When I wrote that our new house was rough on the inside, I wasn't kidding! The interior is pretty raw at the moment. The previous inhabitants had done some work in the house in the 1980s, but the choices they made back then weren't exactly our cup of tea. The old wood floors were covered with cheap linoleum and the walls with ugly paneling. Radiator pipes and electric wires were drawn on the surface of the walls and the ceiling. We could see that the house had a lot of potential, so we decided to reverse the house to its original condition and then work from there. After two days of intense wreckage, the 1980s kitchen is gone, the linoleum is gone, the paneling is gone, the radiators and the pipes are gone. At the moment the house resembles an empty shell, but the old wood floors, as banged up as they are, give me some hope that one day the house will live to its full potential. As the old structures of the house are being revealed from underneath the layers, little glimpses into the life that once was, emerge. Below is where the old phone used to be. Back then, phone numbers had only five digits, and the wall was as good of a place as any to serve as a phone book.
And now: Reader Request! Terri of Rags Against the Machine asked to see more pictures of my mother's old sauna building. This sauna was built in the 1940s.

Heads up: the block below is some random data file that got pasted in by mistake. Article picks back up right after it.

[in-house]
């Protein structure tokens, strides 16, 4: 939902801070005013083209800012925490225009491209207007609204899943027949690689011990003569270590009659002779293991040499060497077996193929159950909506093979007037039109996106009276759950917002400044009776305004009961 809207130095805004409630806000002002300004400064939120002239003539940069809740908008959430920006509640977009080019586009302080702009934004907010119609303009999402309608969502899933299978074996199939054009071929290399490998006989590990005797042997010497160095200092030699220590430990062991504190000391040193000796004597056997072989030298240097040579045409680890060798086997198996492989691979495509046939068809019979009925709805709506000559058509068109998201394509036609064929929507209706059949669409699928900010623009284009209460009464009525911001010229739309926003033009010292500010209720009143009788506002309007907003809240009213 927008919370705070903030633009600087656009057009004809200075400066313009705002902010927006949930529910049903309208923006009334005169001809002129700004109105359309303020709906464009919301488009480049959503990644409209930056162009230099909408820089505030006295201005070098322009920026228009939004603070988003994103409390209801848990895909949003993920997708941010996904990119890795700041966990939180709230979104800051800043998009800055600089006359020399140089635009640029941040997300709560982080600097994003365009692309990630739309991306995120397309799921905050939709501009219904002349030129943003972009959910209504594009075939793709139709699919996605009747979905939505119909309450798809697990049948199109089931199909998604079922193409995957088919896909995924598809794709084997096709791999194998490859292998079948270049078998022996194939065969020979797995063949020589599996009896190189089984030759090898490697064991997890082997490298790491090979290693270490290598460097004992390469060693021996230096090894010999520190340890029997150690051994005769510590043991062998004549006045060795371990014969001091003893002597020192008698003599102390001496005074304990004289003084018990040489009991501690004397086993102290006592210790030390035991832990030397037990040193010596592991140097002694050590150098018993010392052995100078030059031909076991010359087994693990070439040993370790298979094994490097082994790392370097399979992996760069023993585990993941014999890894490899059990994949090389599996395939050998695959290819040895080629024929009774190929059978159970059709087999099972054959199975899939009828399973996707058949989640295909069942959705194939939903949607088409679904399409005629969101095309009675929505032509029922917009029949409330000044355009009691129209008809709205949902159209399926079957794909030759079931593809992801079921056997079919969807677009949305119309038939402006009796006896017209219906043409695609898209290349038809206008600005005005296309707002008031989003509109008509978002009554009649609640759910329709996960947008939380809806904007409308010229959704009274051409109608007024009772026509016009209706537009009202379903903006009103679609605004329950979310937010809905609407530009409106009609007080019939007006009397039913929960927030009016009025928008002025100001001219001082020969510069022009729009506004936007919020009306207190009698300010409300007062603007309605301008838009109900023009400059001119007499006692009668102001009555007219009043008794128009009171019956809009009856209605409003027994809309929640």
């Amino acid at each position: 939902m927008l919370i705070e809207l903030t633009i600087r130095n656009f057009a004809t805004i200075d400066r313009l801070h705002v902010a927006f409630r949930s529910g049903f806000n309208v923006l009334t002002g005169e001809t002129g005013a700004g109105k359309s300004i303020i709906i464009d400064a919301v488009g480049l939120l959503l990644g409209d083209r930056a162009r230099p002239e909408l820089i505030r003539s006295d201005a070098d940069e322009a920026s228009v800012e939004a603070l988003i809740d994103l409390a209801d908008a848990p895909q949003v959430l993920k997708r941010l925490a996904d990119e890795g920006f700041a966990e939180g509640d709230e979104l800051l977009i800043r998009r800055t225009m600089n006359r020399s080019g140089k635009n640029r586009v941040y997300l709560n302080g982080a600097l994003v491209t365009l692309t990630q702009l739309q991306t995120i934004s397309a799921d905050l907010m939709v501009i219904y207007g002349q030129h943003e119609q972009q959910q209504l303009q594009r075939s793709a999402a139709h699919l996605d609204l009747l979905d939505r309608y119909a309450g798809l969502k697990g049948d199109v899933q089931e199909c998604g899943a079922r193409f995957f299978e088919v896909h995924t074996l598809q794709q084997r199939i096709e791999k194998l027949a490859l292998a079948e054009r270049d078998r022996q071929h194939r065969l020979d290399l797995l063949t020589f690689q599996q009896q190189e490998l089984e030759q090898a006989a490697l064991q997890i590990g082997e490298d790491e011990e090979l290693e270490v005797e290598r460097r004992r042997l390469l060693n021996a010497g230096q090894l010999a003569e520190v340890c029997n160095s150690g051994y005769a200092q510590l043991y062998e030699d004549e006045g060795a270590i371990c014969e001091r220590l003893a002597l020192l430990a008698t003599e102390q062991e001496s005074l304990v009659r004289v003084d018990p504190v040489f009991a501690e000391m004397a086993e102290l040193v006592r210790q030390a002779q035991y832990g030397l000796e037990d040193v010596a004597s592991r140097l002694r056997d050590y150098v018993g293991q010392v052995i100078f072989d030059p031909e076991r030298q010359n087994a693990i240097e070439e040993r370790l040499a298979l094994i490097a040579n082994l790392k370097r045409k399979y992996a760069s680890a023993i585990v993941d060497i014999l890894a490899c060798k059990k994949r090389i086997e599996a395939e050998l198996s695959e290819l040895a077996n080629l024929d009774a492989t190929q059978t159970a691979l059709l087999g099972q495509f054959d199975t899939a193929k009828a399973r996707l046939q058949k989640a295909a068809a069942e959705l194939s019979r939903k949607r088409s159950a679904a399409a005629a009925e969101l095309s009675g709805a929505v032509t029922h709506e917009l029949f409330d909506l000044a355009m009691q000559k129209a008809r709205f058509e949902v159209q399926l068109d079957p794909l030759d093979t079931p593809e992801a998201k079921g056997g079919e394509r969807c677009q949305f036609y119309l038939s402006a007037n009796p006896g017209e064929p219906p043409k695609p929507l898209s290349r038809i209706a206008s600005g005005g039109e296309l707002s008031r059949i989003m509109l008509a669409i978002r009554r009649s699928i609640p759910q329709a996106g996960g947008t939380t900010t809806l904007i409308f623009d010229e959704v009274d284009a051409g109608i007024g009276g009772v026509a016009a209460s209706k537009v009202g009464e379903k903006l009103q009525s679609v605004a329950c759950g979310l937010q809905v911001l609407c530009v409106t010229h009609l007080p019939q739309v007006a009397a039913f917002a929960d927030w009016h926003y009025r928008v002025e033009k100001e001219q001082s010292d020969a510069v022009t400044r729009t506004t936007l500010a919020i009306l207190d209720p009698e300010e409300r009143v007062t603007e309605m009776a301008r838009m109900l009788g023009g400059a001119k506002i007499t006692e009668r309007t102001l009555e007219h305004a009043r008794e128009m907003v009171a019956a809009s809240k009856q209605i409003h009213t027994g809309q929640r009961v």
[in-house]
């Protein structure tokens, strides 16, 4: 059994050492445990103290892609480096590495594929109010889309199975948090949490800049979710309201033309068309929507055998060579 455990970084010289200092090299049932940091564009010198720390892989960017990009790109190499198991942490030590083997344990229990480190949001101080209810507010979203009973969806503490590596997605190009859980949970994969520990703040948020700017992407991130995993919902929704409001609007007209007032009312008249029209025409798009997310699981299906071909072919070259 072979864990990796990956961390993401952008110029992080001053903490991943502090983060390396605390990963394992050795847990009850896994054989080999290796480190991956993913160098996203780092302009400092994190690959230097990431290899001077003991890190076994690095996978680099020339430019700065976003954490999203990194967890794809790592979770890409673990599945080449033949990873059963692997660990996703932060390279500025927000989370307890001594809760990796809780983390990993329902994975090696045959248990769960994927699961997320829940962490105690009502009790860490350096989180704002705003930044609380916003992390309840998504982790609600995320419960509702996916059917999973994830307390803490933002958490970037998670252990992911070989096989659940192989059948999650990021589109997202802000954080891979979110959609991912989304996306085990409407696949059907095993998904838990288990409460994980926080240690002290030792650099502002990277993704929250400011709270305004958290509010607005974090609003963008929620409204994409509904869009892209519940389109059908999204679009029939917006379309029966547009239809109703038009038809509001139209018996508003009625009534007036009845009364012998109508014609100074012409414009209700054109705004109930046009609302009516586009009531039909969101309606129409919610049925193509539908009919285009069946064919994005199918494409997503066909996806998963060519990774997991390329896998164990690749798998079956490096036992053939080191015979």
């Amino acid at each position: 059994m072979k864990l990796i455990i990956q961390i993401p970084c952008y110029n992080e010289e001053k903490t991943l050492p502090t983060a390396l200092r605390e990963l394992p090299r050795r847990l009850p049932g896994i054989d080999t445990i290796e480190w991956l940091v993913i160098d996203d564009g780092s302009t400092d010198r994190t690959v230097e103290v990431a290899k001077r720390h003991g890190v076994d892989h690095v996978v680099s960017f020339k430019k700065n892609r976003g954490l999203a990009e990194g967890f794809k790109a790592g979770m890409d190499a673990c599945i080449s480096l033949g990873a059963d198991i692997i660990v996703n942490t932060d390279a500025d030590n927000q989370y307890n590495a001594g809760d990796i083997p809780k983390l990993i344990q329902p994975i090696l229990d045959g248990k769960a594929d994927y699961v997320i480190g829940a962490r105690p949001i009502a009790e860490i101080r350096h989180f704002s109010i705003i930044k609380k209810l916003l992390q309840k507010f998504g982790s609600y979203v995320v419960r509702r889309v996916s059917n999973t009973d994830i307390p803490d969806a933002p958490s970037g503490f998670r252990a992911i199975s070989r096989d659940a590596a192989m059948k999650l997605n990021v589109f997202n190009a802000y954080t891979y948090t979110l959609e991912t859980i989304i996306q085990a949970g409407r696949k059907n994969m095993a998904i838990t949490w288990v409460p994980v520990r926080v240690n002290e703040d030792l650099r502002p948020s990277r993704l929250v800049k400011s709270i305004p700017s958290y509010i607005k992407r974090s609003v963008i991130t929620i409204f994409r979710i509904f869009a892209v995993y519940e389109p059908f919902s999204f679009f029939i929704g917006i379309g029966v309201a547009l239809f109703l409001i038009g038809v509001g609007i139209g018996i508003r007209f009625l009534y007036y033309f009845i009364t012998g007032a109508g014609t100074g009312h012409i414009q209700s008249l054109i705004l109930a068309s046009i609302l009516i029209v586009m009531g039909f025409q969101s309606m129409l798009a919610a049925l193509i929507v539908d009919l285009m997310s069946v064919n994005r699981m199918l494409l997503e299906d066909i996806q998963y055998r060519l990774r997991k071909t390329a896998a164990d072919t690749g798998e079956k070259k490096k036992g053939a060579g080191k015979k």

Here are some pictures of the interior.
Above you can see two wood-burning stoves-of-sort: on the left is what us Finns call kiuas. The burning wood heats up the stones, and when water is thrown on the stones, wonderful hot steam is released into the air. On the right is the container for hot water. Old saunas don't have plumbing, so water is either pumped or carried manually in buckets into the sauna from the lake. A portion of the water is heated in the wood-burning container, and the hot water is then mixed with cold water, in buckets, until it is comfortable to use for washing up.
Here is what the rest of the sauna looks like.
The floor is concrete but wooden floor panels are put on the floor before one enters the sauna, for comfort and cleanliness. In the picture here the wooden floor panels were lifted up to dry on the right-hand side. The buckets of cold water are usually kept on the floor or on small benches, but here they are still waiting to be placed on the floor as the paneling is still up, and they are on the seating area instead. In this sauna there are three levels of seating: the heat is the most intense on top.
The best time to relax in the sauna is in the evening. The lake shore is quiet and the water still.